Newspaper Page Text
THE BRATTLEBORO DAILY REFORMER, TUESDAY, AUGUST 8, 1910.
Flour at wholesale has
already advanced about
a barrel. Today the
retail price stands lower
than the wholesale.
We should advise the
consumer to buy immediate
ly from their regular source
of supply, ami save at least
$.00 per barrel over the
prospective winter price.
E. CROSBY & CO.
WILLIAM A. BRADY
Carlyle Black well and Ethel Claytcn
A rt'frthinj plot and one of
the most unique and novel plays
of the Meason.
The Mysteries of Myra
Matinee 2.30 Evening 7.13-8.43
Admission Adults 10c
The Price of
- 1l ' " i ' r in ii mi mm K
Published Every Evening
Except Sunday at
the American Building Annex.
Address All Communications to
lie tltnt any preparation put on Hie mar
ket and ofl'ered for sale an being ef
fective for tlie treatment of infantile
paralysis kIioiiM be looked upon A'ith
TERMS OF SUBSCRIPTION:
Single Copies Two Cent
One "Week Twelve Cent
Cue Month Fifty Cent
One Year Flvs Dollar
Entered In the poetofflca at
boro, as second class matter.
The Reformer Telephone Number 1
for Business Office anrt Editorial Rooms
Back in the days when Thomas T5.
Heed was spenker of the house a great
furor was created when congress, in two
sessions, appropriated a billion dollars.
Tom Keed remarked at that time that
this was a billion dollar country, but
the explanation did not satisfy the
Democrats, then out of power, who made
the next campaign against the Republi
cans on the charge of extravagance. If
the appropriations could be kept down
to a billion dollars at the present time
the pledges of economy would be re
garded as fulfilled. As a matter of fact
the present session of congress which
Transient advertising Run of paper,
50 cents an Inch for first insertion: 2
cents an inch lor each subsequent inser
tlon. Limited space on first Dace at i milv lii1f n fnmrri'SS- J1S tlii1' flf1 tVfJ
double rates. , I
Space rates on application. sessions nas appropriated i,oo,'ioo,-
ossified advertisements Five cents (too. nlu the end is not in sinht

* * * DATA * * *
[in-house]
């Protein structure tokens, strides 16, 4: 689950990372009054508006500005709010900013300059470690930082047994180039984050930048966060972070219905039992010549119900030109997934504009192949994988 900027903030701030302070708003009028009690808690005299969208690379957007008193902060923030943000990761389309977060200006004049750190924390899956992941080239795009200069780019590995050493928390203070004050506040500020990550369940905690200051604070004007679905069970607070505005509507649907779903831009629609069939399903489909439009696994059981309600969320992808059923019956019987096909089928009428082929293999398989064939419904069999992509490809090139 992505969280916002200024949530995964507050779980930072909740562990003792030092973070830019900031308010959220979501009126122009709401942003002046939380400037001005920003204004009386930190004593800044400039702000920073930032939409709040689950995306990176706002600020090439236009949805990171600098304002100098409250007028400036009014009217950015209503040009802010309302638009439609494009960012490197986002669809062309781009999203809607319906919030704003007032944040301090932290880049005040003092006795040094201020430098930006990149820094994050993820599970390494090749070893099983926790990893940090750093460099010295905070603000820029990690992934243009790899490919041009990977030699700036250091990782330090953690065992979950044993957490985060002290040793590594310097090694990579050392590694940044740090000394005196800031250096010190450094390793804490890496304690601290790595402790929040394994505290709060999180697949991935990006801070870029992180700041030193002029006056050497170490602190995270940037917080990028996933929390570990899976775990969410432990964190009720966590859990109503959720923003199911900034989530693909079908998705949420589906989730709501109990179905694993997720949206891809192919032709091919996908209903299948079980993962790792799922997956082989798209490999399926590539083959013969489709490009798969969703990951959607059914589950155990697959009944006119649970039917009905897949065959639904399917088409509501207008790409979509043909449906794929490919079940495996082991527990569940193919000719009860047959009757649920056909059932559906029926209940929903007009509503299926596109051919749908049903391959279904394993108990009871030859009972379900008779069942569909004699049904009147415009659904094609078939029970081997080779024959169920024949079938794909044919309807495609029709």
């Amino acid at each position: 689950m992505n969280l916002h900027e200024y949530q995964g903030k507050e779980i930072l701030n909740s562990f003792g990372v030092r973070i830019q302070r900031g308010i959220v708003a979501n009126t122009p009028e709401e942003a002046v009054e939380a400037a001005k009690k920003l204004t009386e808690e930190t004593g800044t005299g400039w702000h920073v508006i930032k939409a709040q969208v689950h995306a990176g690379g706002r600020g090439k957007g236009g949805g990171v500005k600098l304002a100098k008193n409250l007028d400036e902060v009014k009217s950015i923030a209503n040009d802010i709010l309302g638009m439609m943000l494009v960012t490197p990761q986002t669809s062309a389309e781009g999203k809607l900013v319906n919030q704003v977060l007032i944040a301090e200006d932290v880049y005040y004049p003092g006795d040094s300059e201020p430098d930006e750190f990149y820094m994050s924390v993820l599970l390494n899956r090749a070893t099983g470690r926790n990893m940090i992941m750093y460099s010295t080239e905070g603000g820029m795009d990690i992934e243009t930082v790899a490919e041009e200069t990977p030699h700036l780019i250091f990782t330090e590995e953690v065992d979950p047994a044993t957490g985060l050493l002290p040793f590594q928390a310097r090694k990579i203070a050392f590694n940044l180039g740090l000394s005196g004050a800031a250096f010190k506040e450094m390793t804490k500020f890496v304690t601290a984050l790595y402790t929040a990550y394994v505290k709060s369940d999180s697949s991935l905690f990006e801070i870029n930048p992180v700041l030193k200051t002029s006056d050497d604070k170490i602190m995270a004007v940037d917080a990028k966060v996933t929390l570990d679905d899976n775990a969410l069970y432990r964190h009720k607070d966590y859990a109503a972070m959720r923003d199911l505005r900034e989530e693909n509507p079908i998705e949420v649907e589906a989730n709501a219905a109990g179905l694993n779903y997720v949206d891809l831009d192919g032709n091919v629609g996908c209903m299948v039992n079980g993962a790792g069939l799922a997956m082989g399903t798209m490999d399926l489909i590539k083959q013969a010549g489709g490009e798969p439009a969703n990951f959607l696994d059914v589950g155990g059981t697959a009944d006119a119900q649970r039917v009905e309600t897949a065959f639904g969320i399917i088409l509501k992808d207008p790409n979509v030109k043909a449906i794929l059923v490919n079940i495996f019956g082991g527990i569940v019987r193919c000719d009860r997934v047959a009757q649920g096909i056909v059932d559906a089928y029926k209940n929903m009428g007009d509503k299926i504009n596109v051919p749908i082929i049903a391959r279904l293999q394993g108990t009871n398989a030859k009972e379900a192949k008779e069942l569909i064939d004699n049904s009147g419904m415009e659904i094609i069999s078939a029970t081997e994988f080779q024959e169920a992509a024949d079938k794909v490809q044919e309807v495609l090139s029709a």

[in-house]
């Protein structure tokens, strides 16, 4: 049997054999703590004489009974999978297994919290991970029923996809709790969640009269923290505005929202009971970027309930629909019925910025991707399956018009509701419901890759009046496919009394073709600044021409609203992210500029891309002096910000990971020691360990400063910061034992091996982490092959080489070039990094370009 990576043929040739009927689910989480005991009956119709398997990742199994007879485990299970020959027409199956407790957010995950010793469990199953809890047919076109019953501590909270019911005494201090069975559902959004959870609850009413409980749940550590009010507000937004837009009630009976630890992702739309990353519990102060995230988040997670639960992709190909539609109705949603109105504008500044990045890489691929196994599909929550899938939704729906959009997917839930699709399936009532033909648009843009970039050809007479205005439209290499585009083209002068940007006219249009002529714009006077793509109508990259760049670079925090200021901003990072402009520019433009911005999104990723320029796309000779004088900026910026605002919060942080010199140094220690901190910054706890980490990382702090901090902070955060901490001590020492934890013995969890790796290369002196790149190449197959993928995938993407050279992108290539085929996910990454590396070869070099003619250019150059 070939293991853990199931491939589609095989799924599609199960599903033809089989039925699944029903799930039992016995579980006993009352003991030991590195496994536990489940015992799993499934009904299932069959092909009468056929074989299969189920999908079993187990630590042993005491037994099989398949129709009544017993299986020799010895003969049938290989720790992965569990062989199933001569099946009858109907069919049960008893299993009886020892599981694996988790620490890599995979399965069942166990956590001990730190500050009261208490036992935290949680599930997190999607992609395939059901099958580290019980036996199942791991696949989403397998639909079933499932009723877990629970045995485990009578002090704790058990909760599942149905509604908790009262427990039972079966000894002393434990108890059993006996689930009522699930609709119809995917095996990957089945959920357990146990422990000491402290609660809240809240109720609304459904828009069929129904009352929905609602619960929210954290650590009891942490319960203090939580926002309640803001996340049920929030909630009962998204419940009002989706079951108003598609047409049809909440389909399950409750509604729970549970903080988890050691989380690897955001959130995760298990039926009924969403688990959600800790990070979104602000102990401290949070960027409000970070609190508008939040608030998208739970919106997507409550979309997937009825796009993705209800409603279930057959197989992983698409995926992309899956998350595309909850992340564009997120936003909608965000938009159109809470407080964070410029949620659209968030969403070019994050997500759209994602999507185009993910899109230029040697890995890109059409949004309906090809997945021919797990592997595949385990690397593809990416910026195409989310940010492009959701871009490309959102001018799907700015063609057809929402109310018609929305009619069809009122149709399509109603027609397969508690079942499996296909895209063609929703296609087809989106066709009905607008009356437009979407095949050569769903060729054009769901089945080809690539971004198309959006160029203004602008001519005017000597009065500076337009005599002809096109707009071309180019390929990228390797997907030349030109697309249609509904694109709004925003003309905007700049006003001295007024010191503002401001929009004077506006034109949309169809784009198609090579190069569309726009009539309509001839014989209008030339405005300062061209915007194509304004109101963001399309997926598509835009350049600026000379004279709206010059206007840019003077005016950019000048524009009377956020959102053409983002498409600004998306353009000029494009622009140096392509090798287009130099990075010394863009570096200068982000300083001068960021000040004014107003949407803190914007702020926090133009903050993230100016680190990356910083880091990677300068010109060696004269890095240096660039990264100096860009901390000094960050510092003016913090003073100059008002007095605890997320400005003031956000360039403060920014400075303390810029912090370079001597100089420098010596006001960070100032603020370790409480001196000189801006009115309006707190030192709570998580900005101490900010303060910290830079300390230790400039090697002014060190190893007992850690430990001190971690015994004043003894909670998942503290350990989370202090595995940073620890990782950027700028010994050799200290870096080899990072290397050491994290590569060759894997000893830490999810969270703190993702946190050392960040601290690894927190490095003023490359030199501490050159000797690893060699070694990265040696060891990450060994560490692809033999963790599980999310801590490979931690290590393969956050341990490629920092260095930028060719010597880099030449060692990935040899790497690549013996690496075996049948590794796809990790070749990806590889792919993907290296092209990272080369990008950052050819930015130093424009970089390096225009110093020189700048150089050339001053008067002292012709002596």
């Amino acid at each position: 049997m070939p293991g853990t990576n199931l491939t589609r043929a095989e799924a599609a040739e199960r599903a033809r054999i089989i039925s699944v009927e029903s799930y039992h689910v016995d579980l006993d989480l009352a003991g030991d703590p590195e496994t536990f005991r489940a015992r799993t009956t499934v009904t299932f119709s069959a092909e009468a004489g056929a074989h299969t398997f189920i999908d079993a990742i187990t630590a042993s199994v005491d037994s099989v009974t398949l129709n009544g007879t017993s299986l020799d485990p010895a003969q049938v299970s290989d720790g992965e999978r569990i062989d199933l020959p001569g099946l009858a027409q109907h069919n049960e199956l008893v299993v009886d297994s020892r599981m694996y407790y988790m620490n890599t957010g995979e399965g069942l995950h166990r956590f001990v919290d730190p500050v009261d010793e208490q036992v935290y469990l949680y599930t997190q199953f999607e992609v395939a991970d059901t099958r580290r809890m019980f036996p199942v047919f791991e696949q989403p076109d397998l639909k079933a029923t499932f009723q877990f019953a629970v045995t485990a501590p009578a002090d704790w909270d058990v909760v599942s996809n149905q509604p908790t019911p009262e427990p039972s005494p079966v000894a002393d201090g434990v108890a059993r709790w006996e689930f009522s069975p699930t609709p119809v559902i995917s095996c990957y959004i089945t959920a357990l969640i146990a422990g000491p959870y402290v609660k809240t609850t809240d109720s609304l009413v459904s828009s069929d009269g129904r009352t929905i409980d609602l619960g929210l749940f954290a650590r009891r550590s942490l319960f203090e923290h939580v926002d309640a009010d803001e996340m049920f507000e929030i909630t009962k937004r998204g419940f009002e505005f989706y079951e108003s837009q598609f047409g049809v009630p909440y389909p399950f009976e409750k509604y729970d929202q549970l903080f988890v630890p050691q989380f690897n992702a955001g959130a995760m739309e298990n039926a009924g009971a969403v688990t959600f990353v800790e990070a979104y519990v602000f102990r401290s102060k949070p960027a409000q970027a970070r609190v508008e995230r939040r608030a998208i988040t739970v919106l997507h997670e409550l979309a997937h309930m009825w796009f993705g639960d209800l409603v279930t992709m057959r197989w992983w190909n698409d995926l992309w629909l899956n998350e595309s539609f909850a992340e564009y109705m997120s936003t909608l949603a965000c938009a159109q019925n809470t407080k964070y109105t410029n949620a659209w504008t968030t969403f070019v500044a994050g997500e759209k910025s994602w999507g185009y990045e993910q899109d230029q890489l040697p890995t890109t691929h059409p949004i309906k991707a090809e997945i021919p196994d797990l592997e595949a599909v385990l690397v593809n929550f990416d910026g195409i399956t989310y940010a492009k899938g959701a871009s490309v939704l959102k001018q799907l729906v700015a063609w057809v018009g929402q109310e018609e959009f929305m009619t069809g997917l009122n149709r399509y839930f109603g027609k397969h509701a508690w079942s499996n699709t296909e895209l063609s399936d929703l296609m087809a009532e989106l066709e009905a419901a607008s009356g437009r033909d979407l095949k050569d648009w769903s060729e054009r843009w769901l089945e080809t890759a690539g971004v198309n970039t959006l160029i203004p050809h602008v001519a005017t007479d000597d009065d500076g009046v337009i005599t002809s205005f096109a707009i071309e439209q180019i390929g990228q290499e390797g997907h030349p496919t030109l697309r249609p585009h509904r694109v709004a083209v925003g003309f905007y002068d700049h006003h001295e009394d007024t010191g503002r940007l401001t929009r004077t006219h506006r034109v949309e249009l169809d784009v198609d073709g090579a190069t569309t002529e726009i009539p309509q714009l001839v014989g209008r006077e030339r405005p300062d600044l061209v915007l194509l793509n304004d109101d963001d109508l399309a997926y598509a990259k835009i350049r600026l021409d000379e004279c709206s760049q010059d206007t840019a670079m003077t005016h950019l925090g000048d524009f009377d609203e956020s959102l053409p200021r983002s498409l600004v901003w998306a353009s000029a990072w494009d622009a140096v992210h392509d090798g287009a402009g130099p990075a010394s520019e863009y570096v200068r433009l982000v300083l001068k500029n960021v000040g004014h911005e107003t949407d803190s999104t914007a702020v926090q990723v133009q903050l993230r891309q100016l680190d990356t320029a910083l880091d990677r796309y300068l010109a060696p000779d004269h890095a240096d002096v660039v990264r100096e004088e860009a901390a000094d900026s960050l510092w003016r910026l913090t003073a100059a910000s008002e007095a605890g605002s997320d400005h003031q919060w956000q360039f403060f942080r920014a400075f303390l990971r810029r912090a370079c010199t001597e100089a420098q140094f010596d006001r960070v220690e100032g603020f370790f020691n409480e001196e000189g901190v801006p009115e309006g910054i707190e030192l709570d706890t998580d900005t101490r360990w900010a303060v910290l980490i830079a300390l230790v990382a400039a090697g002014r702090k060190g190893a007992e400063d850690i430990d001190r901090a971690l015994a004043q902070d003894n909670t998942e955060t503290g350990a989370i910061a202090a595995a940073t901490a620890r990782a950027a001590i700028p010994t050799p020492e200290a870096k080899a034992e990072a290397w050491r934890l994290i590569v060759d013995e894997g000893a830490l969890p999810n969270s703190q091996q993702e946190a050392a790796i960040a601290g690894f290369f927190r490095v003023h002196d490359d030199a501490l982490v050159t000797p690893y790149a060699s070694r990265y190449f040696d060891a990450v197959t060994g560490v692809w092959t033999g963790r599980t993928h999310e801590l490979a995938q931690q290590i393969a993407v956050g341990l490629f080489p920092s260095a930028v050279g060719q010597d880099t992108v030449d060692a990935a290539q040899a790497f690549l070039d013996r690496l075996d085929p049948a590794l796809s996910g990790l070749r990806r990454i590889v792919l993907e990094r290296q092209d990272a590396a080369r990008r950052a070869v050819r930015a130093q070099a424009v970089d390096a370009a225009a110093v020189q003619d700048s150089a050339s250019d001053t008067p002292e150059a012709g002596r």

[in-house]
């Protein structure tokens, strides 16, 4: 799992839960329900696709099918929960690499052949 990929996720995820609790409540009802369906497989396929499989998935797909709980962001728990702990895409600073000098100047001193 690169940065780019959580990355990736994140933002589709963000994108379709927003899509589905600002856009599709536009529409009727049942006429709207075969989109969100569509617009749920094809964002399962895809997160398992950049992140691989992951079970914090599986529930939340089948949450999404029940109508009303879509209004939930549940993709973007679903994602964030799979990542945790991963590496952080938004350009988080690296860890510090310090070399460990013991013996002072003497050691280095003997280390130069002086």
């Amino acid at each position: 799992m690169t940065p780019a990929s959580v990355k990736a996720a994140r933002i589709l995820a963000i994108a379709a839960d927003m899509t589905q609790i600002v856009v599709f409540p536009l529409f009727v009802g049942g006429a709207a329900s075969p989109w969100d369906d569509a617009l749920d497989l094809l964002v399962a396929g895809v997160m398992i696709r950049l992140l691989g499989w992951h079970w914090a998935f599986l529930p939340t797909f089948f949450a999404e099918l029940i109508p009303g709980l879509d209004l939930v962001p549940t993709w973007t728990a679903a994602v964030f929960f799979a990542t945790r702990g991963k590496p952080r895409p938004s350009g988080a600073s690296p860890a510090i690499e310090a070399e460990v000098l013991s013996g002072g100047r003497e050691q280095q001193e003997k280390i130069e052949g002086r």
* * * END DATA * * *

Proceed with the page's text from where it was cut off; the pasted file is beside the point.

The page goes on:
a lino uiai luaci iiuu wiiu ou uer cent
discount for each subsequent
without chanpe of copy.
Heading Notices Ten cents per line
first Insertion with 60 per cent diseoun
for each subsequent insertion without
ennnge or copy.
Position 10 per cent extra.
The usually reliable Hartford, Conn.,
t'ourant in a long news article speaks
of Vermont as a "pivotal" state, and
savs that, its election the first Tuesdav
in September ''will have some effect
It Is the aim of the management tolon the outcome m -Maine, mviiit:
secure efficient service in the delivery ,.,,,.,,, t mi., n-irtv an.l ,lii.uii.'p
of the paper each night, and It solicit 10 "''' to 0,u l'art al,(l tllMu,ap
tne co-operation or subscribers to thatimeut to the oilier. Vermont is no
end. Prompt reports should be given of
each failure to receive the paper on the
morning following the omisnron, in per
son, by telephone or postal card, thus
enabling the cause of the error to be I
promptly and accurately discovered and
the proper remedy Immediately applied.
it is only by this method that tne pub
iisfer can secure tne aesirea service.
Member of the Associated Press.
longer a harorneter state. v e now
avoid a heated campaign for state of
fices by holding all our elections in No
veiuoer. "As goes Vermont so goes the
nation" is onlv a remembrance. We
mav lose something in publicity bv
the change, bi.t we side-step ;i lot o
unnecessary work and strife.
The Reformer Is on sale everv evening
oy me following news dealers.:
Brattleboro, Brattleboro News Co,